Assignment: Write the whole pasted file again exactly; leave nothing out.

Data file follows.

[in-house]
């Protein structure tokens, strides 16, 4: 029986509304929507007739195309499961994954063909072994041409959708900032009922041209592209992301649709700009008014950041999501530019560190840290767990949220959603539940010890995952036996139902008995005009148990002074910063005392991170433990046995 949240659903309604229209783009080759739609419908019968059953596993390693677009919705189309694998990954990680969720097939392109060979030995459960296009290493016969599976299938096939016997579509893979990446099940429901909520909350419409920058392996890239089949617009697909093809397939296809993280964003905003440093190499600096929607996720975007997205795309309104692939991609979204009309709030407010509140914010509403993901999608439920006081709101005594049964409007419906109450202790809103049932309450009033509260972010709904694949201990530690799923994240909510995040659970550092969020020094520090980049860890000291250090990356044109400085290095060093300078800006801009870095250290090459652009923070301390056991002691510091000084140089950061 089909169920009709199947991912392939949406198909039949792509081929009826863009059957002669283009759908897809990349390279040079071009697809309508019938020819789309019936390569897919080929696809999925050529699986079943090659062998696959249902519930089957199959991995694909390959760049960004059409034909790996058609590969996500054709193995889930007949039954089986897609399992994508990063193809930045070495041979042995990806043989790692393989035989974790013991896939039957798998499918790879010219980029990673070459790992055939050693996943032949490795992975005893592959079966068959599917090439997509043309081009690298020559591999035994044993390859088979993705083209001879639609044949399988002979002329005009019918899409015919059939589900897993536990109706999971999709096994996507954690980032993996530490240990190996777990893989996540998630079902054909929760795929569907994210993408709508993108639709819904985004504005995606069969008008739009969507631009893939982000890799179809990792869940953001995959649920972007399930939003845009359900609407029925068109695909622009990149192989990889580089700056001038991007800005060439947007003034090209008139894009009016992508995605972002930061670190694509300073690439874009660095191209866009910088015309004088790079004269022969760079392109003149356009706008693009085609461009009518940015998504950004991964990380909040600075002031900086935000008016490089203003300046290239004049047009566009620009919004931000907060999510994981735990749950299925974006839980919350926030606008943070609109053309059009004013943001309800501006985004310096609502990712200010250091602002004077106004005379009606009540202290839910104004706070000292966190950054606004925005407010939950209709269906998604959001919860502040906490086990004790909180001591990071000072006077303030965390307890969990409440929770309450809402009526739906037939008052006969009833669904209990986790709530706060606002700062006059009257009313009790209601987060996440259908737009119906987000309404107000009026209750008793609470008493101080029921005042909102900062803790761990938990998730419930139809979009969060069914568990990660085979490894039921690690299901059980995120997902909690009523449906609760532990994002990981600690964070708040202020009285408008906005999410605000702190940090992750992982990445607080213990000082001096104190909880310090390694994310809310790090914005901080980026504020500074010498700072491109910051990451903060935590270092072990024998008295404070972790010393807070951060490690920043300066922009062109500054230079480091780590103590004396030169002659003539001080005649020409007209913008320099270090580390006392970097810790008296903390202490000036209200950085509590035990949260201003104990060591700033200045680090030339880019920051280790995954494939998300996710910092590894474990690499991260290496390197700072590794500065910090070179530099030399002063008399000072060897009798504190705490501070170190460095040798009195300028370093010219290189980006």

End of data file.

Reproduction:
[in-house]
């Protein structure tokens, strides 16, 4: 029986509304929507007739195309499961994954063909072994041409959708900032009922041209592209992301649709700009008014950041999501530019560190840290767990949220959603539940010890995952036996139902008995005009148990002074910063005392991170433990046995 949240659903309604229209783009080759739609419908019968059953596993390693677009919705189309694998990954990680969720097939392109060979030995459960296009290493016969599976299938096939016997579509893979990446099940429901909520909350419409920058392996890239089949617009697909093809397939296809993280964003905003440093190499600096929607996720975007997205795309309104692939991609979204009309709030407010509140914010509403993901999608439920006081709101005594049964409007419906109450202790809103049932309450009033509260972010709904694949201990530690799923994240909510995040659970550092969020020094520090980049860890000291250090990356044109400085290095060093300078800006801009870095250290090459652009923070301390056991002691510091000084140089950061 089909169920009709199947991912392939949406198909039949792509081929009826863009059957002669283009759908897809990349390279040079071009697809309508019938020819789309019936390569897919080929696809999925050529699986079943090659062998696959249902519930089957199959991995694909390959760049960004059409034909790996058609590969996500054709193995889930007949039954089986897609399992994508990063193809930045070495041979042995990806043989790692393989035989974790013991896939039957798998499918790879010219980029990673070459790992055939050693996943032949490795992975005893592959079966068959599917090439997509043309081009690298020559591999035994044993390859088979993705083209001879639609044949399988002979002329005009019918899409015919059939589900897993536990109706999971999709096994996507954690980032993996530490240990190996777990893989996540998630079902054909929760795929569907994210993408709508993108639709819904985004504005995606069969008008739009969507631009893939982000890799179809990792869940953001995959649920972007399930939003845009359900609407029925068109695909622009990149192989990889580089700056001038991007800005060439947007003034090209008139894009009016992508995605972002930061670190694509300073690439874009660095191209866009910088015309004088790079004269022969760079392109003149356009706008693009085609461009009518940015998504950004991964990380909040600075002031900086935000008016490089203003300046290239004049047009566009620009919004931000907060999510994981735990749950299925974006839980919350926030606008943070609109053309059009004013943001309800501006985004310096609502990712200010250091602002004077106004005379009606009540202290839910104004706070000292966190950054606004925005407010939950209709269906998604959001919860502040906490086990004790909180001591990071000072006077303030965390307890969990409440929770309450809402009526739906037939008052006969009833669904209990986790709530706060606002700062006059009257009313009790209601987060996440259908737009119906987000309404107000009026209750008793609470008493101080029921005042909102900062803790761990938990998730419930139809979009969060069914568990990660085979490894039921690690299901059980995120997902909690009523449906609760532990994002990981600690964070708040202020009285408008906005999410605000702190940090992750992982990445607080213990000082001096104190909880310090390694994310809310790090914005901080980026504020500074010498700072491109910051990451903060935590270092072990024998008295404070972790010393807070951060490690920043300066922009062109500054230079480091780590103590004396030169002659003539001080005649020409007209913008320099270090580390006392970097810790008296903390202490000036209200950085509590035990949260201003104990060591700033200045680090030339880019920051280790995954494939998300996710910092590894474990690499991260290496390197700072590794500065910090070179530099030399002063008399000072060897009798504190705490501070170190460095040798009195300028370093010219290189980006």